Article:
Heart disease continues to be the leading cause of death in both the United States and West Virginia, while strokes continue as the third leading cause of death. Deaths due to both heart disease and stroke are decreasing in West Virginia, as they are in the United States as a whole; however, state deaths are declining at a slower rate than those in the nation as a whole. The prevalence of hypertension, a leading cardiovascular disease risk factor, has declined only slightly since reporting began in 1984 through the Behavioral Risk Factor Surveillance System (BRFSS).
Premature death from heart disease, stroke, or other hypertension-related illnesses is tragic because it is potentially preventable. The health of the cardiovascular system can be maintained by choosing healthy lifestyle behaviors, particularly in the areas of physical activity, nutrition, and smoking. The rates of sedentary lifestyle, cigarette smoking, and dietary fat consumption are all too high in West Virginia, producing an environment that is not conducive to the prevention of cardiovascular disease.
The WV Cardiovascular Disease Program, with the newly formed Cardiovascular Disease Prevention Partners, will develop a plan to address the problem of cardiovascular disease.
At the present rate of decline, the year 2000 rate of heart disease mortality is forecast to be 267.2 deaths per 100,000 population.
OBJECTIVE 15.1 Reduce deaths due to diseases of the heart to no more than 300 per 100,000 population.
UPDATE The 1995 age-adjusted rate of heart disease mortality was 308.3 deaths per 100,000 population (adjusted to the 1990 U.S. population distribution), compared to 428.7 in 1980 and 335.2 in 1990 (see Figure 1). This decline, which has occurred on both the national and state levels, has been the result of positive changes in personal behaviors such as cigarette smoking and nutrition, as well as improvements in medical care and technology.
OBJECTIVE 15.2 Reduce deaths due to cerebrovascular disease to no more than 20 per 100,000 population.
UPDATE Stroke deaths have also been on the decline in both the state and the nation. Since 1980, the rate of stroke mortality (adjusted to the 1940 U.S. population distribution to be comparable to the U.S. rates) has decreased 39.4%, from 45.4 deaths per 100,000 in 1980 to 27.5 in 1995 (see Figure 2). The year 2000 rate is projected to be 25.4 deaths per 100,000, 27.0% higher than the target rate of 20.0.
OBJECTIVE 15.3 Reduce the rate of hypertension awareness among adult West Virginians to 15%.
UPDATE Hypertension awareness prevalence is a measure of the proportion of those respondents who answered "yes" to the Behavioral Risk Factor Survey question "Have you ever been told by a doctor, nurse, or other health professional that you have high blood pressure?"
The overall rate of hypertension awareness has decreased slightly since BRFSS monitoring began, from a baseline prevalence of 28.6% reported in 1984 to a rate of 25.5% in 1995 (see Figure 3). If the present rate of decline continues, the year 2000 prevalence is estimated to be 23.8%, still much higher than the target rate of 15%.
Meeting the Objectives
On February 1, 1995, a national plan was unveiled to assist states in reaching the Healthy People Year 2000 objectives regarding cardiovascular disease prevention and control. The plan issued a mandate to all states: "To improve the cardiovascular health of all Americans, every state health department will have the commitment, capacity, and resources to implement comprehensive cardiovascular disease prevention and control programs." In response to the mandate, the Cardiovascular Disease Prevention Partners (CDPP) was formed to develop a plan to reduce and prevent cardiovascular disease in West Virginia. The goals of the group are to (1) raise awareness of the problem of cardiovascular disease in the state; (2) support, change, and maintain health promotion behaviors; and (3) encourage personal and public responsibility for good health. The Program Manager of the Cardiovascular Disease Program, Division of Health Promotion, WV Bureau for Public Health, is the contact person for plan development and implementation.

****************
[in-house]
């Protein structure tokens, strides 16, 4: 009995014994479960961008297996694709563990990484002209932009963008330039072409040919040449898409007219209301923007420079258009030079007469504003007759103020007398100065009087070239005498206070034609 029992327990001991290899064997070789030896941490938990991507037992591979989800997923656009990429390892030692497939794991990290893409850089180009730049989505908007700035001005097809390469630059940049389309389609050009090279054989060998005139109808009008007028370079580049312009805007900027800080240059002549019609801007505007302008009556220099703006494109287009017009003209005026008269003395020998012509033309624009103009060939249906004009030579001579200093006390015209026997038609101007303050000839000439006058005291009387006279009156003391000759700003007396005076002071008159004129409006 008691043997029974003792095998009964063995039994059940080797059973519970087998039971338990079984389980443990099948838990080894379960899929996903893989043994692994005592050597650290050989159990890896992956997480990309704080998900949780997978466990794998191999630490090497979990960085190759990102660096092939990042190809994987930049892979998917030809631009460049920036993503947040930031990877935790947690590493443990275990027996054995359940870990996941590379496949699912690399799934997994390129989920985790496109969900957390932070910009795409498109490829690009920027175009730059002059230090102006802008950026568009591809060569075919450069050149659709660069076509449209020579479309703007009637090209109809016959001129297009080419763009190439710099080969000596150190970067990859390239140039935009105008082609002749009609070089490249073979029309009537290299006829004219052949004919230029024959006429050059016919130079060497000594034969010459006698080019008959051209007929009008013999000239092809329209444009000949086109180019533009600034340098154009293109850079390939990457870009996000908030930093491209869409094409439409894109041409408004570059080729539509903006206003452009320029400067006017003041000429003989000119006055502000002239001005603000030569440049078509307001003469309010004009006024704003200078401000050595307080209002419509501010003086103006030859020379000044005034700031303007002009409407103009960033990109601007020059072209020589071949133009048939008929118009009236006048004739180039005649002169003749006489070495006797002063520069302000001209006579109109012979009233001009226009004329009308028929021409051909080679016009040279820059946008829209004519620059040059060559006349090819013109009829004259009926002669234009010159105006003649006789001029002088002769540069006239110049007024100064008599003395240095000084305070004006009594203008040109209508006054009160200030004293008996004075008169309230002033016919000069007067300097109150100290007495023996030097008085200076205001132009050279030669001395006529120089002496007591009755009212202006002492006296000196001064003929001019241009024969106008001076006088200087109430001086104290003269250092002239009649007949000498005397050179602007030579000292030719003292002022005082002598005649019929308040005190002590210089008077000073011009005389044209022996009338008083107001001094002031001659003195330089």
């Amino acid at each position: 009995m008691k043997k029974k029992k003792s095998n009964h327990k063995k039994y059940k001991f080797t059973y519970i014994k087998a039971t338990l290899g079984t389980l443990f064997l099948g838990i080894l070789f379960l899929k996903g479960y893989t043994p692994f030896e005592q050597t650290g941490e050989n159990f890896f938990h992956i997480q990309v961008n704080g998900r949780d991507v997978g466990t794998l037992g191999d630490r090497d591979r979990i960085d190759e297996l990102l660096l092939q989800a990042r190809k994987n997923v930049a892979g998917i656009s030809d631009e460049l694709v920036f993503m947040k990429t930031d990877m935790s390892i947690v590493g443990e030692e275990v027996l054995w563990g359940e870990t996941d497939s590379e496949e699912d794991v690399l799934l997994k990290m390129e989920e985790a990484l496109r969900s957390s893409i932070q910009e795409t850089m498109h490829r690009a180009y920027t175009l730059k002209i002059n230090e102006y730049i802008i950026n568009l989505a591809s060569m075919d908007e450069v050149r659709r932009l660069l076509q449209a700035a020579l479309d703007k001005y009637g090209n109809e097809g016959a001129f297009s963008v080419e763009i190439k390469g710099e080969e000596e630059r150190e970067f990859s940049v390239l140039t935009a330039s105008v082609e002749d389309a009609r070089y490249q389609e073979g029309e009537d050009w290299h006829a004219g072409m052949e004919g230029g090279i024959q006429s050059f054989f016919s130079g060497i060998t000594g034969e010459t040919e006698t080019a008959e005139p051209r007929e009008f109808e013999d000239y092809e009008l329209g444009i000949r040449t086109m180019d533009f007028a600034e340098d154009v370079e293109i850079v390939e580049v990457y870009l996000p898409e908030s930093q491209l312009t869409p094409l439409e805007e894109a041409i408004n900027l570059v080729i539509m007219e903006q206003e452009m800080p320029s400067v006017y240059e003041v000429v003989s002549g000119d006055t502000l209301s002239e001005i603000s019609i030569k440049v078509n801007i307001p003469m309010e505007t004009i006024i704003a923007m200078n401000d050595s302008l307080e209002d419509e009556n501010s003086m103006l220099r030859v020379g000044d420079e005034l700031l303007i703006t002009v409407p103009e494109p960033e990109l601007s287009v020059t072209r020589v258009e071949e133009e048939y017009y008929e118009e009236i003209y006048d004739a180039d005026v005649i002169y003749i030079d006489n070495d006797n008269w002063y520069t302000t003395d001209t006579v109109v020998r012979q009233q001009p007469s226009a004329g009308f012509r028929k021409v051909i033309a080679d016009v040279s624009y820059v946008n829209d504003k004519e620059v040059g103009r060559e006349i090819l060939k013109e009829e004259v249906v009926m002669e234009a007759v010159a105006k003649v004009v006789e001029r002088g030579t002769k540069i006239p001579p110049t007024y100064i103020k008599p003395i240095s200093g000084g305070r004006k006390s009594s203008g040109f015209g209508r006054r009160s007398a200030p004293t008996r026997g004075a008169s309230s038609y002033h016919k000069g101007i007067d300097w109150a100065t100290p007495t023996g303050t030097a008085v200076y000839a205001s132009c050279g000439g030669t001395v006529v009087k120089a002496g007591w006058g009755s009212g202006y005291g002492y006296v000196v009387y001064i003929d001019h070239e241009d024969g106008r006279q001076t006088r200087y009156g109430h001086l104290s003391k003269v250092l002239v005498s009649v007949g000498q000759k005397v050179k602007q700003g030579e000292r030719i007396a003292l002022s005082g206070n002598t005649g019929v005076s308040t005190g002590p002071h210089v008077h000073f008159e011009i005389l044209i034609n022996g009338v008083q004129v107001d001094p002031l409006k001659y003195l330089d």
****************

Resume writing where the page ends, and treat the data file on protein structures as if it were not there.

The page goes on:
The Cardiovascular Disease Prevention Partners represents a collaborative effort between the programs, coalitions, and other organizations throughout the state that address cardiovascular disease. The group first met in May 1996 to begin developing a strategic plan for the prevention and control of cardiovascular disease.
The following organizations and coalitions are currently represented in CDPP:
Coalition for a Tobacco-Free WV
WV Diabetes Coalition
WV Nutrition and Chronic Disease Coalition
WV Coalition for Physical Activity
WVU Prevention Research Center
WVU School of Medicine
Marshall University School of Medicine
WV Osteopathic School of Medicine
American Heart Association (WV Affiliate)
WV Bureau for Public Health
CDPP is developing a manual for local community use that will provide guidance in developing strategies for the risk factors associated with heart disease and stroke, specifically tobacco use, physical inactivity, and nutrition. The action plans will utilize the health promotion channels to the community found in the box to the left and discussed in detail in the Introduction. Working together will allow the member groups to share resources and data to more effectively combat the significant problem of cardiovascular disease in West Virginia.
Heart Disease and Stroke - Meeting the Objectives
WV Cardiovascular Disease Program
Cardiovascular Disease Prevention Partners
Jessica Wright, Program Manager
Cardiovascular Disease Program
Division of Health Promotion
WV Bureau for Public Health
(304) 558-0644/FAX (304) 558-1553
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